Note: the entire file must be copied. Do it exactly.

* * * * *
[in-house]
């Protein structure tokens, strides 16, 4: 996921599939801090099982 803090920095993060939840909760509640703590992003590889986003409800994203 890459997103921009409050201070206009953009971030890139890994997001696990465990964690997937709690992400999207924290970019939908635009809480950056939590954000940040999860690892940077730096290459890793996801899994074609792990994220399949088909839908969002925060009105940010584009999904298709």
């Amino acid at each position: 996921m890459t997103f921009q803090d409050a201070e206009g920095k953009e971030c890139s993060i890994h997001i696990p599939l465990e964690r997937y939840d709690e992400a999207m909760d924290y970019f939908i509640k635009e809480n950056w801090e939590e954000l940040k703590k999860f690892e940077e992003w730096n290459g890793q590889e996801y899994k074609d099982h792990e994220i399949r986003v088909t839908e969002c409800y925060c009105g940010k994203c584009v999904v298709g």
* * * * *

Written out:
[in-house]
């Protein structure tokens, strides 16, 4: 996921599939801090099982 803090920095993060939840909760509640703590992003590889986003409800994203 890459997103921009409050201070206009953009971030890139890994997001696990465990964690997937709690992400999207924290970019939908635009809480950056939590954000940040999860690892940077730096290459890793996801899994074609792990994220399949088909839908969002925060009105940010584009999904298709």
């Amino acid at each position: 996921m890459t997103f921009q803090d409050a201070e206009g920095k953009e971030c890139s993060i890994h997001i696990p599939l465990e964690r997937y939840d709690e992400a999207m909760d924290y970019f939908i509640k635009e809480n950056w801090e939590e954000l940040k703590k999860f690892e940077e992003w730096n290459g890793q590889e996801y899994k074609d099982h792990e994220i399949r986003v088909t839908e969002c409800y925060c009105g940010k994203c584009v999904v298709g």